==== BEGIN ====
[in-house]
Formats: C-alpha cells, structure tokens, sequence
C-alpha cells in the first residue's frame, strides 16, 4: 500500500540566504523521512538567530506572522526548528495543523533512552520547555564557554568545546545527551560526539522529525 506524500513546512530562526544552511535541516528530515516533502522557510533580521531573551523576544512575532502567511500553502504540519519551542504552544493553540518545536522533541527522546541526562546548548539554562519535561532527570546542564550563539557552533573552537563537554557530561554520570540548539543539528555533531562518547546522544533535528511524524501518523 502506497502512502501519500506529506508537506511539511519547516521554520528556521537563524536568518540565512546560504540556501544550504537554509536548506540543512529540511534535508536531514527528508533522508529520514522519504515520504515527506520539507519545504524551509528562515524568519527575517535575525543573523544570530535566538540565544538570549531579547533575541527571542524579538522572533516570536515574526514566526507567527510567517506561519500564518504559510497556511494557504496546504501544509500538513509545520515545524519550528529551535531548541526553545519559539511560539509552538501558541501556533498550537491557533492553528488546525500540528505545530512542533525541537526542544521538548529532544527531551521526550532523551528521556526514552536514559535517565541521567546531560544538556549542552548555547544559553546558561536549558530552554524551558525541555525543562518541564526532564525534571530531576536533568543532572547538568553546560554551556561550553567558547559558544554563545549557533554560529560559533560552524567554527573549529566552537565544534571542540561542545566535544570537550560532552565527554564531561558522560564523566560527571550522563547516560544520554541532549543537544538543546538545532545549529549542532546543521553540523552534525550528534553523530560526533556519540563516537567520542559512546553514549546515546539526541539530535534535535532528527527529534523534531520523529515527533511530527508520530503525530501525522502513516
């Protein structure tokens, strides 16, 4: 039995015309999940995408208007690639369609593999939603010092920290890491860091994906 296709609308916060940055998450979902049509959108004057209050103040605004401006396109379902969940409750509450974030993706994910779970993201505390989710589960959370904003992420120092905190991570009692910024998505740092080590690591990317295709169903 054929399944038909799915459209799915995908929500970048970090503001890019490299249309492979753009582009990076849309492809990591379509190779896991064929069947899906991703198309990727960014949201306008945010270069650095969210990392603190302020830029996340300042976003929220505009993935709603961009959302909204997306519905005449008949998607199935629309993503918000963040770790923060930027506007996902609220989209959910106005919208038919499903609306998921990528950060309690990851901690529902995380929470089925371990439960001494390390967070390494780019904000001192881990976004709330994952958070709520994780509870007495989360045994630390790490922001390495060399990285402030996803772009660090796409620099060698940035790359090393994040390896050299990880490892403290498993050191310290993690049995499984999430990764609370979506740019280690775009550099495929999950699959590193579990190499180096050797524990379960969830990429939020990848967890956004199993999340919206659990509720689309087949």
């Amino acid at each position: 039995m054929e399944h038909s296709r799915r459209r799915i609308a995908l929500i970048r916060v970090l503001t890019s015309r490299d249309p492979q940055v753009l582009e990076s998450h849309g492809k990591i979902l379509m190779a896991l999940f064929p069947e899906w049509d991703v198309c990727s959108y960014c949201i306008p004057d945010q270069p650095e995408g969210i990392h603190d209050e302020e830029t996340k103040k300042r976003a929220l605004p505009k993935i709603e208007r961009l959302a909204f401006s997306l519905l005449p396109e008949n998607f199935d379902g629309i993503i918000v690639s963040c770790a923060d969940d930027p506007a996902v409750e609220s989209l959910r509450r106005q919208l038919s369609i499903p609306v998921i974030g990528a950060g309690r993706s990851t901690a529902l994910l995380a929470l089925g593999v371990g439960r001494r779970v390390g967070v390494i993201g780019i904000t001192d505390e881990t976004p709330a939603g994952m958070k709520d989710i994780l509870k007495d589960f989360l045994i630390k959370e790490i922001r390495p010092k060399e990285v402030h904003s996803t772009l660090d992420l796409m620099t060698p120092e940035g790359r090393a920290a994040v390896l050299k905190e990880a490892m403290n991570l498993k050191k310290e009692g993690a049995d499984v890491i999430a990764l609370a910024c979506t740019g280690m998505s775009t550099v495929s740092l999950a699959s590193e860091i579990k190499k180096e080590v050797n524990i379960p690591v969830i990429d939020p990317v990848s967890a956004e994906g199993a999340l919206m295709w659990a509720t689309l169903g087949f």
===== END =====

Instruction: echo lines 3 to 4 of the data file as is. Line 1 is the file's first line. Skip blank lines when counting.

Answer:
C-alpha cells in the first residue's frame, strides 16, 4: 500500500540566504523521512538567530506572522526548528495543523533512552520547555564557554568545546545527551560526539522529525 506524500513546512530562526544552511535541516528530515516533502522557510533580521531573551523576544512575532502567511500553502504540519519551542504552544493553540518545536522533541527522546541526562546548548539554562519535561532527570546542564550563539557552533573552537563537554557530561554520570540548539543539528555533531562518547546522544533535528511524524501518523 502506497502512502501519500506529506508537506511539511519547516521554520528556521537563524536568518540565512546560504540556501544550504537554509536548506540543512529540511534535508536531514527528508533522508529520514522519504515520504515527506520539507519545504524551509528562515524568519527575517535575525543573523544570530535566538540565544538570549531579547533575541527571542524579538522572533516570536515574526514566526507567527510567517506561519500564518504559510497556511494557504496546504501544509500538513509545520515545524519550528529551535531548541526553545519559539511560539509552538501558541501556533498550537491557533492553528488546525500540528505545530512542533525541537526542544521538548529532544527531551521526550532523551528521556526514552536514559535517565541521567546531560544538556549542552548555547544559553546558561536549558530552554524551558525541555525543562518541564526532564525534571530531576536533568543532572547538568553546560554551556561550553567558547559558544554563545549557533554560529560559533560552524567554527573549529566552537565544534571542540561542545566535544570537550560532552565527554564531561558522560564523566560527571550522563547516560544520554541532549543537544538543546538545532545549529549542532546543521553540523552534525550528534553523530560526533556519540563516537567520542559512546553514549546515546539526541539530535534535535532528527527529534523534531520523529515527533511530527508520530503525530501525522502513516
């Protein structure tokens, strides 16, 4: 039995015309999940995408208007690639369609593999939603010092920290890491860091994906 296709609308916060940055998450979902049509959108004057209050103040605004401006396109379902969940409750509450974030993706994910779970993201505390989710589960959370904003992420120092905190991570009692910024998505740092080590690591990317295709169903 054929399944038909799915459209799915995908929500970048970090503001890019490299249309492979753009582009990076849309492809990591379509190779896991064929069947899906991703198309990727960014949201306008945010270069650095969210990392603190302020830029996340300042976003929220505009993935709603961009959302909204997306519905005449008949998607199935629309993503918000963040770790923060930027506007996902609220989209959910106005919208038919499903609306998921990528950060309690990851901690529902995380929470089925371990439960001494390390967070390494780019904000001192881990976004709330994952958070709520994780509870007495989360045994630390790490922001390495060399990285402030996803772009660090796409620099060698940035790359090393994040390896050299990880490892403290498993050191310290993690049995499984999430990764609370979506740019280690775009550099495929999950699959590193579990190499180096050797524990379960969830990429939020990848967890956004199993999340919206659990509720689309087949």